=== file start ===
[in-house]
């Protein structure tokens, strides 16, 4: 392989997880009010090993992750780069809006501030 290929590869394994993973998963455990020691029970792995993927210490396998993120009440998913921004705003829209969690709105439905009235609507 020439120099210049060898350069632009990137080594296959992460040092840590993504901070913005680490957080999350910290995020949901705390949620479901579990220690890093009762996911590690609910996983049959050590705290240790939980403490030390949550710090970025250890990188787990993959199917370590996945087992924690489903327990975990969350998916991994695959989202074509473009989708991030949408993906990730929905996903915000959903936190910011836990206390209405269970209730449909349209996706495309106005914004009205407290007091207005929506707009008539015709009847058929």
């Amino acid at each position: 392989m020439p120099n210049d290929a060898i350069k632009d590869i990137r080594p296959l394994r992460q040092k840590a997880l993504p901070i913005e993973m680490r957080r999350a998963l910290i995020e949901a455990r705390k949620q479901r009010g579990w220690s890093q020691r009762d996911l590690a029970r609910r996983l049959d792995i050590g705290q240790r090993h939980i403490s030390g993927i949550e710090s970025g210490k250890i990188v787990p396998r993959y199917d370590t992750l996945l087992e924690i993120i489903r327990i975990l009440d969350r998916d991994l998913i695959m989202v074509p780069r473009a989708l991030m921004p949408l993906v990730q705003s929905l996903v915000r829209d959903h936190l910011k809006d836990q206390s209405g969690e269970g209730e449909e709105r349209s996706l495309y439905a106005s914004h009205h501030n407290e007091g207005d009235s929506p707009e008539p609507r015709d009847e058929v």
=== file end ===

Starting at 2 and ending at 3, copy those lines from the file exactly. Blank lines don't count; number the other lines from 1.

């Protein structure tokens, strides 16, 4: 392989997880009010090993992750780069809006501030 290929590869394994993973998963455990020691029970792995993927210490396998993120009440998913921004705003829209969690709105439905009235609507 020439120099210049060898350069632009990137080594296959992460040092840590993504901070913005680490957080999350910290995020949901705390949620479901579990220690890093009762996911590690609910996983049959050590705290240790939980403490030390949550710090970025250890990188787990993959199917370590996945087992924690489903327990975990969350998916991994695959989202074509473009989708991030949408993906990730929905996903915000959903936190910011836990206390209405269970209730449909349209996706495309106005914004009205407290007091207005929506707009008539015709009847058929």
């Amino acid at each position: 392989m020439p120099n210049d290929a060898i350069k632009d590869i990137r080594p296959l394994r992460q040092k840590a997880l993504p901070i913005e993973m680490r957080r999350a998963l910290i995020e949901a455990r705390k949620q479901r009010g579990w220690s890093q020691r009762d996911l590690a029970r609910r996983l049959d792995i050590g705290q240790r090993h939980i403490s030390g993927i949550e710090s970025g210490k250890i990188v787990p396998r993959y199917d370590t992750l996945l087992e924690i993120i489903r327990i975990l009440d969350r998916d991994l998913i695959m989202v074509p780069r473009a989708l991030m921004p949408l993906v990730q705003s929905l996903v915000r829209d959903h936190l910011k809006d836990q206390s209405g969690e269970g209730e449909e709105r349209s996706l495309y439905a106005s914004h009205h501030n407290e007091g207005d009235s929506p707009e008539p609507r015709d009847e058929v």